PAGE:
Waste Industries
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Waste Industries
Waste Industries
IndustryWaste management
FounderLonnie Poole Jr.
HeadquartersRaleigh, North Carolina,
United States
Area served
United States
Key people
Ven Poole
(Chairmen, Chief Executive Officer)
Greg Yorston
(President, Chief Operating Officer)
Steve Grissom
(Senior Vice President, Chief Financial Officer)
Number of employees
ParentGFL Environmental

Waste Industries is a provider of non-hazardous solid waste and recycling collection, transfer, and disposal company in the southeast United States. The company has over 1.9 million service points.

The company is dedicated to creating a better world through its Full Circle Project. In 2007, Waste Industries also began the process of reducing its number of diesel trucks with compressed natural gas powered trucks.

On October 10, 2018, the company announced its intentions to merge with Canadian-based GFL Evironmental for an undisclosed amount. The company will continue to operate as Waste Industries in the US and will be remain headquartered in Raleigh, North Carolina.[1]

Company history

Waste Industries was created as a waste disposal firm in 1970 by Lonnie Poole Jr. who used funds from the sale of his Ohio home and borrowed money from Gregory Poole, Owner of a local construction company, to create the company. The initial idea of Waste Industries stemmed from market research Poole conducted, while concepting a new mobile landfill compactor while he was living in Ohio. His compactor idea failed, but Poole soon discovered his calling, and started Waste Industries in Raleigh, North Carolina.[2]

After a few years, of stagnation, the company grew in the 1970s and quickly expanded past Wake county and the city of Raleigh. By 1980 the company had reached ten million dollars in revenue and soon after, they named their first employee, Jim Perry, as President and Chief Operating Officer.

In 1997, with an estimated revenue of $100 million, Waste Industries went public.[3] The company continued to grow that year with an estimated 20 branches, 11 transfer stations and 4 recycling facilities under its belt.

In 2000 Waste Industries went through a tech revolution and updated its website. With the website upgrade they also became the first company on the east-coast to incorporate e-billing for waste pick-up customers. In 2008, the company went private again and experienced a restructuring in its management.[4] Vern Poole, son of original owner Lonnie Poole and long-time company leader, would become Chairman and CEO and would create his personal board.[5] Greg Yorston would later become Chief Operating Office,[6] Steve Grissiom Chief Financial Officer, and Lisa Inman Senior Vice President and General Counsel.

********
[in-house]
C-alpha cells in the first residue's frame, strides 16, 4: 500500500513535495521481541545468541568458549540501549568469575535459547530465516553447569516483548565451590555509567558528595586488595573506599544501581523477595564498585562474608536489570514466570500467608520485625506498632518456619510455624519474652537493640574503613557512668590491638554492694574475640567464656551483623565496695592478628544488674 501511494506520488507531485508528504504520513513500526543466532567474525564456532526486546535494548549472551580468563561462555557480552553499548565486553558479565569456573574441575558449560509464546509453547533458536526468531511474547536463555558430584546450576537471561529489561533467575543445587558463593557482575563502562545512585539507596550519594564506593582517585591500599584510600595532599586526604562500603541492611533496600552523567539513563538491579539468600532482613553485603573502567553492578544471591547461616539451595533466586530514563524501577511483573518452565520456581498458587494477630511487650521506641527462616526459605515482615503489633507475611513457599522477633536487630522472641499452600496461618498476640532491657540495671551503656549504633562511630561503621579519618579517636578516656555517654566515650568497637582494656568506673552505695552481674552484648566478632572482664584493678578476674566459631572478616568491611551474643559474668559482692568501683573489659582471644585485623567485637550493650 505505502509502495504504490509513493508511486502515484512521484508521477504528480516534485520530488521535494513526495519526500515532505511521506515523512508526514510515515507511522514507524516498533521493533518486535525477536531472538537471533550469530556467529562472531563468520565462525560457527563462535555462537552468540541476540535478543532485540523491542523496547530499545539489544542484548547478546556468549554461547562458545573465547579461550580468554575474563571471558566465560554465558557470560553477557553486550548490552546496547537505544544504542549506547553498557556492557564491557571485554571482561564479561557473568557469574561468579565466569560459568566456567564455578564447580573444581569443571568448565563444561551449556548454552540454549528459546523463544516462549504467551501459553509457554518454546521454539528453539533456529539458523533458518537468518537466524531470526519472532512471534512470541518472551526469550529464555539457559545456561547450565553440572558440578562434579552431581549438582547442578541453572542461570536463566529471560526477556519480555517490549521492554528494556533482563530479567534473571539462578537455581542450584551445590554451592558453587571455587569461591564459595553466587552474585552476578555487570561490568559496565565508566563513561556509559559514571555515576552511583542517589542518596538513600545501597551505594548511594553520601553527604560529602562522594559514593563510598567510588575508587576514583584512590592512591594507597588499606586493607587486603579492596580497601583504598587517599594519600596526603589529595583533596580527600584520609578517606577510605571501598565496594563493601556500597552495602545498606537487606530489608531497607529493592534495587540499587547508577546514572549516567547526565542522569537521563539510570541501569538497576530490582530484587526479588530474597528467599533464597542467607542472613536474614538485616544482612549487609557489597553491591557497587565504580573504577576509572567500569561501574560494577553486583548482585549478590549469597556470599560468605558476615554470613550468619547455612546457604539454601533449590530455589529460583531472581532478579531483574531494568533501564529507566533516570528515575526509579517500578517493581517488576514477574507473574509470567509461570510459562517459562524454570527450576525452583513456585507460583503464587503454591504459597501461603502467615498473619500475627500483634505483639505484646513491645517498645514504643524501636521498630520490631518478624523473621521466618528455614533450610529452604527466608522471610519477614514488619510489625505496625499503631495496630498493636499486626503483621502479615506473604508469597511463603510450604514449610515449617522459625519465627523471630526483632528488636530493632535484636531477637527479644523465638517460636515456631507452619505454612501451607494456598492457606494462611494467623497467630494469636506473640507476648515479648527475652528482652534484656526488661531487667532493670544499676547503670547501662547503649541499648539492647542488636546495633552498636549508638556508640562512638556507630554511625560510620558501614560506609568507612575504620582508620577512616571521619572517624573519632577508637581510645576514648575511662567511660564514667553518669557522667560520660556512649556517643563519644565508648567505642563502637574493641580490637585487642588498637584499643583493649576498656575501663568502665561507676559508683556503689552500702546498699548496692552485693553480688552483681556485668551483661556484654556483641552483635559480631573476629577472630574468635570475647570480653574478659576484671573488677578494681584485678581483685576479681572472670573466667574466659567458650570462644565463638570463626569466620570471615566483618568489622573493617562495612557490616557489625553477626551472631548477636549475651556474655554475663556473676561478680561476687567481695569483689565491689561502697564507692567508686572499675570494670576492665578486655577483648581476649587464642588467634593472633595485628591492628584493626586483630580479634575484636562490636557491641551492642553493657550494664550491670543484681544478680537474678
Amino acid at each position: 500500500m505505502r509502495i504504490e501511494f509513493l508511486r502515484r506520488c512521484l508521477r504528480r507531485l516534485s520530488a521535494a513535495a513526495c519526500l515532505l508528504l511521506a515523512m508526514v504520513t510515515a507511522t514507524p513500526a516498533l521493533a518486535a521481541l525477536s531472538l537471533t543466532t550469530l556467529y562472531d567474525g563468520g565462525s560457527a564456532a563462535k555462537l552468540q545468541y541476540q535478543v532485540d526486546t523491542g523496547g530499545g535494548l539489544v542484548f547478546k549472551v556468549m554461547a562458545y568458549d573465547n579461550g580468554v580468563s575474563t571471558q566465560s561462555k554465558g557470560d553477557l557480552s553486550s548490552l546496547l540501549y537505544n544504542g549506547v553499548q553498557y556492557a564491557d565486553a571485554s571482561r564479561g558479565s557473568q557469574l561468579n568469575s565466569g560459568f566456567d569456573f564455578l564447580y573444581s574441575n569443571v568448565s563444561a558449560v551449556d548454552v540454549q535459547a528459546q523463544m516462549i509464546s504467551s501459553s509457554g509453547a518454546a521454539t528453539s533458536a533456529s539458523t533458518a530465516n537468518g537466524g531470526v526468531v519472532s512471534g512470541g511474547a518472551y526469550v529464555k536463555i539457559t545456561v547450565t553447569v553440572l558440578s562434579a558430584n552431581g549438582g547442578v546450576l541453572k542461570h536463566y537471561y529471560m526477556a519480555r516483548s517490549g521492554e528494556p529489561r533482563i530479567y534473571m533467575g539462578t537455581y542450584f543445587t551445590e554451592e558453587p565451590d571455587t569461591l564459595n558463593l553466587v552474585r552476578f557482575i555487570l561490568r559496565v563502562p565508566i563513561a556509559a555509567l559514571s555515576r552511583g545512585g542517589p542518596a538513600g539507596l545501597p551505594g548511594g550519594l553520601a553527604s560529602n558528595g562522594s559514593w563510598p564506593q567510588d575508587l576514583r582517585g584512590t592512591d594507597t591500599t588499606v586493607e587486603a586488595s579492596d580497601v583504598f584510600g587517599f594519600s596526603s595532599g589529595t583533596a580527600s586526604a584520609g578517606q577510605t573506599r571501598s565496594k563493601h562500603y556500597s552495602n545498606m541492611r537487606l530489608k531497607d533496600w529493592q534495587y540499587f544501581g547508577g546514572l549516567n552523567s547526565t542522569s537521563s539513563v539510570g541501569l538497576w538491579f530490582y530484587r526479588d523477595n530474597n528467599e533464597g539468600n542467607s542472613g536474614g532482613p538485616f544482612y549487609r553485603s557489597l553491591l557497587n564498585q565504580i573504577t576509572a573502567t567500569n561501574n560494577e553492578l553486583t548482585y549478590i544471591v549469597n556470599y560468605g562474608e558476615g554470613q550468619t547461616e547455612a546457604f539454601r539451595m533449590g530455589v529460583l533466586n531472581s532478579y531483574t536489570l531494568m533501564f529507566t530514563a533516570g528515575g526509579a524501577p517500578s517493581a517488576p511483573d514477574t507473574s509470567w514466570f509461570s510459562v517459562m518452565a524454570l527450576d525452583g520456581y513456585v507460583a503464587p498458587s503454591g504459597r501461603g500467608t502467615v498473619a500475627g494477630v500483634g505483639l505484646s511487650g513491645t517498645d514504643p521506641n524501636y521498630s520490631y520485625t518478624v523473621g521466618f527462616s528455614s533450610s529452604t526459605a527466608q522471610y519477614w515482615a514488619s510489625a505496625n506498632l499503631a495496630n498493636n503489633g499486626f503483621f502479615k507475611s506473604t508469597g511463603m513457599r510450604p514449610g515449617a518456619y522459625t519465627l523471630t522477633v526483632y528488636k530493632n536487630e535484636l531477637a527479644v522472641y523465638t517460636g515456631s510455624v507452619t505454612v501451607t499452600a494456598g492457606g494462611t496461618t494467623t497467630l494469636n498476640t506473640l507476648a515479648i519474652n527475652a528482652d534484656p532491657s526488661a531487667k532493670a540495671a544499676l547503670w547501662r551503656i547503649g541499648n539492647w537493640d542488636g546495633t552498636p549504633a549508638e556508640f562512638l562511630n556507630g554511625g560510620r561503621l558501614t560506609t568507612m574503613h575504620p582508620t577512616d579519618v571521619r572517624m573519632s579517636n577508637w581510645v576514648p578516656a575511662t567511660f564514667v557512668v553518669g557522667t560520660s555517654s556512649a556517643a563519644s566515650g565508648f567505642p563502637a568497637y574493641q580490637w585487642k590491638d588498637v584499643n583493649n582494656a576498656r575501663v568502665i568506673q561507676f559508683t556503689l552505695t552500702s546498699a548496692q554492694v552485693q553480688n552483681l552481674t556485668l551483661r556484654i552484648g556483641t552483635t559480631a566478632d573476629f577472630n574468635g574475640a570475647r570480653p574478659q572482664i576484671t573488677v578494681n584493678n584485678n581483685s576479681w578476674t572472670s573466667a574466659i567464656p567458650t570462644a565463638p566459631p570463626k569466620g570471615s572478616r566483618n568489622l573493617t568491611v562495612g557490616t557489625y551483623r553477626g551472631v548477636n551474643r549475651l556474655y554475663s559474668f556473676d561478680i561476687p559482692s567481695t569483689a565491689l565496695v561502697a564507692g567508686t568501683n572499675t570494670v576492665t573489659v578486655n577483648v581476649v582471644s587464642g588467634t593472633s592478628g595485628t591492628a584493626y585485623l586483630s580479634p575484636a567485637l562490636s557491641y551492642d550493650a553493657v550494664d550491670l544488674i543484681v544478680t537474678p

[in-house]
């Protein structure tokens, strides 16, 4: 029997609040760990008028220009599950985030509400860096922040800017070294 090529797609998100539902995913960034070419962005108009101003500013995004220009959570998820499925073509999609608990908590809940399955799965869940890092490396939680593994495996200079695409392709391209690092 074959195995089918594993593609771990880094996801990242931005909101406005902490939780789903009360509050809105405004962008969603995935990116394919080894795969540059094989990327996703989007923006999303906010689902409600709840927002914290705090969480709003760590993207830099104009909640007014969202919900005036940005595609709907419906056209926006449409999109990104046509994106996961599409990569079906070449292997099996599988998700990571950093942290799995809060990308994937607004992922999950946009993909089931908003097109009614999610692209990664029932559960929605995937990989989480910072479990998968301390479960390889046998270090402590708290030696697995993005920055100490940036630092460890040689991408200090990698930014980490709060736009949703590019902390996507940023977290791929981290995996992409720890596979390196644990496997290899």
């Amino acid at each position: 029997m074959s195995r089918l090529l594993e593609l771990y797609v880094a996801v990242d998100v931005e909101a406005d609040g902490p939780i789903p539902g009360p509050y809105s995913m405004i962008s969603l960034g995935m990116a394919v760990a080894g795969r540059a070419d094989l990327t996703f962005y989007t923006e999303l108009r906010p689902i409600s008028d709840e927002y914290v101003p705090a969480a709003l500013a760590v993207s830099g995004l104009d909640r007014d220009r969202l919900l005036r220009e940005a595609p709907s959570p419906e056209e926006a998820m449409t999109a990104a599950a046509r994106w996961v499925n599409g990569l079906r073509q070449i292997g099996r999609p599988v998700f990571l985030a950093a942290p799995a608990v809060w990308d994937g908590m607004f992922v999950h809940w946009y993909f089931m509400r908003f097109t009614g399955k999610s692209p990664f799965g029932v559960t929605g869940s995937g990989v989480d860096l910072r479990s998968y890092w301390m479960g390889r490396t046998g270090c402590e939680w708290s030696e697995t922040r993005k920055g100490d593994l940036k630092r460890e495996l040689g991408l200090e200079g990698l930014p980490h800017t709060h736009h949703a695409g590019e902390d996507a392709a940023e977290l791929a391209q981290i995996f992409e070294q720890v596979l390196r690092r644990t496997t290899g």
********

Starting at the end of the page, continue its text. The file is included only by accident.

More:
In 2010, North Carolina State University unveiled a wall display highlighting original Waste Industries founder Lonnie Poole as well as the progress Waste Industries has made over the years as it has grown.[7] Poole is a longtime supporter of NC State and provided major investments to create their graduate business degree programs after switching schools to get his MBA due to the lack of a program upon his graduation from NC State with his bachelor's degree.[8]

As of 2014, the company was valued at $570 million with over 1600 employees.

On October 10, 2018, the company announced it was going to be sold off to a Canadian Company, GFL Environmental, for an undisclosed amount.[9]

Under new ownership, Waste Industries began acquiring independent recycling companies, including Wilmington-based Pink-Trash, Richlands-based Ray's Rural Garbage Collection, and a few others.[10]

Full Circle Project

In 2014, Waste Industries created the Full Circle Project.[11] The Full Circle Project allows employees and customers to give to their favorite non-profit through Waste Industries. To date, Waste Industries has given close to $1 million in non-profit donations.


  1. ^ "Raleigh's Waste Industries merging with Canadian company". newsobserver. Retrieved .
  2. ^ North Carolina History Project
  3. ^ Nasdaq Filing
  4. ^ ThomasNet News
  5. ^ Triangle Business Journal
  6. ^ Waste 360 News
  7. ^ NC State University Board
  8. ^ WRAL News
  9. ^ "Raleigh's Waste Industries is being sold to Canadian company". newsobserver. Retrieved .
  10. ^ "Waste Industries purchases Pink Trash, Ray's". The Daily News. Retrieved .
  11. ^ North Georgian News

External links

  This article uses material from the Wikipedia page available here. It is released under the Creative Commons Attribution-Share-Alike License 3.0.



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